body on the very gay dance floor of Club Colby's?)
Not only are we still men, we are hyper-male—hear
us roar (or whimper as the case may be). Far cry
from the limp wrists and swishy gait many imagine.
w*
B: "Calvin Klein
Young, nubile, skinny, cute and white.
Option C: 'JXhere,
ami none. Soitv.
The triumph of image...
...and my defeat. I want love but
don't feel myself worthy of anything
but sex. I walk into bedrooms looking
for love with a beautiful face but
instead find the stale smell of sex
from the tissue-filled bin. I learn to
practise the art of casual gay sex like
a master. I become erudite at avoiding
attachment, needing no emotion—just
a good piece of ass. All too soon I forget what it was that I was once looking
for. I lose myself in a gay male culture
of desire that I did not choose or create, but for which I am entirely responsible. I dived down into a lake of cool
blue looking for the warm water currents, but instead my body adusted to
the water's chill. Suddenly, I am not a
bright-eyed,  bushy-tailed  17 year-old
dreaming of a white picket fence and a
long-time companion. I am 24 and wake
up next to a stranger with my head about
to explode from the pressure of rum and
cigarettes and wonder whether I will get
so much as a cup of tea before being
shipped off. Still better than having to
nurse him out of my bed and to the taxi
stand. I guess everything they said (and
didn't say) about gay men when I was
growing up was true.
Ignorant,   but   not
l*G&llV \
I am not hard nor am I smooth-bodied. I am short
and hairy and my body is a contradiction of bare
bone in some places and soft fleshy parts in others—like a skinny Buddha. At least I can have my
hair cropped short like a sailor and wear tight t-
shirts to reveal my sinewy body—oh shit, I don't
have a sinewy body.
Signorile argued that the current cult of "body
facism," epitomised by the advertisement of the
David Barton Manhattan Gym ("No pecs, no sex"),
is worse in the gay world than the straight world, in
part because of the already existing inferiority gays
inherit for being gay. As a compensation for this
inner worthlessness, a man becomes a "great
beauty" or finds himself attracted only to Adonises.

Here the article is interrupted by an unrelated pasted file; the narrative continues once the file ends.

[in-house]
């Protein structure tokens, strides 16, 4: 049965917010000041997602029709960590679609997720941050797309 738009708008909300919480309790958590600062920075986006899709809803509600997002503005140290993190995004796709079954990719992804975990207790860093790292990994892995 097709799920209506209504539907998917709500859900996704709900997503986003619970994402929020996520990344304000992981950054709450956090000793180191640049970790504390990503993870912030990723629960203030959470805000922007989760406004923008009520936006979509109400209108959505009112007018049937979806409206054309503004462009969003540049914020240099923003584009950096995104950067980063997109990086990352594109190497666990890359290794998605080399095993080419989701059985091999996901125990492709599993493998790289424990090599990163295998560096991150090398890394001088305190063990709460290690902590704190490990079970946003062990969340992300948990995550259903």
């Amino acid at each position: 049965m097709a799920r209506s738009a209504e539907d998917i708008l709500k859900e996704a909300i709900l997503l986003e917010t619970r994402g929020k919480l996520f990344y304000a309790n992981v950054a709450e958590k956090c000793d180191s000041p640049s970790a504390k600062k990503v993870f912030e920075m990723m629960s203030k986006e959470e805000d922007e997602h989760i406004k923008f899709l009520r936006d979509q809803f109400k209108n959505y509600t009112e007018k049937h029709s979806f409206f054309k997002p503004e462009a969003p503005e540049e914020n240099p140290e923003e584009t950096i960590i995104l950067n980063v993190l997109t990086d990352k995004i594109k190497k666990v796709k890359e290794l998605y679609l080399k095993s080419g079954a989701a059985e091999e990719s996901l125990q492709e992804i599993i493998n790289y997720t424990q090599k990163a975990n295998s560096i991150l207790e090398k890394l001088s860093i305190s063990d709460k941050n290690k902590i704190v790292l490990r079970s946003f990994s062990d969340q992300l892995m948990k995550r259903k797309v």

Not everyone was down on "body facism."
Scott O'Hara found the parties that excluded
men on the basis of looking boring—"they all had a
homogenous quality"—but he refused to lambaste
them. "The word discrimination has gotten a bad
rap. It used to mean you had taste."
Whenever one of my straight friends used
to lean over, get all serious, and say, "Why
are gay men so promiscuous?", I used to
retort, "Honey, why do you think? They're
men who don't have to deal with women.
Don't you think straight men would be fucking like rabbits if they didn't have to negotiate with women? It has nothing do with
sexuality, that's why gay men have sex and
lesbians get married." I am no longer flippant about the ways in which we men are
disabled by social constructions of masculinity—both straight and gay.
Margaret Atwood wrote in her novel
Alias Grace, "Mary said I might be very
young, and as ignorant as an egg, but I was
bright as a new penny, and the difference
between stupid and ignorant was that ignorant could learn."
Here's hoping I'm ignorant and not stupid...and that there is a smooth-bodied,
sinewy, nubile stud out there who will one
day fall in love with me. Okay, so I have
some work to do.»> ay, february 4, 2000• a ubyssey special issue-
27While Jesus was stiii
Ionian frf0>90V^ s&
von^h^^i^^^qf birtj
lurs^jMou is blessed!"
2HJesus replied, "That's trie, b
by Neil Fernyhough
For those who attend church regularly, making announcements
about events that interest the
community is a routine part of the
service. At Christ Church Anglican
Cathedral on January 17, 1999,
the priest acknowledged the 25th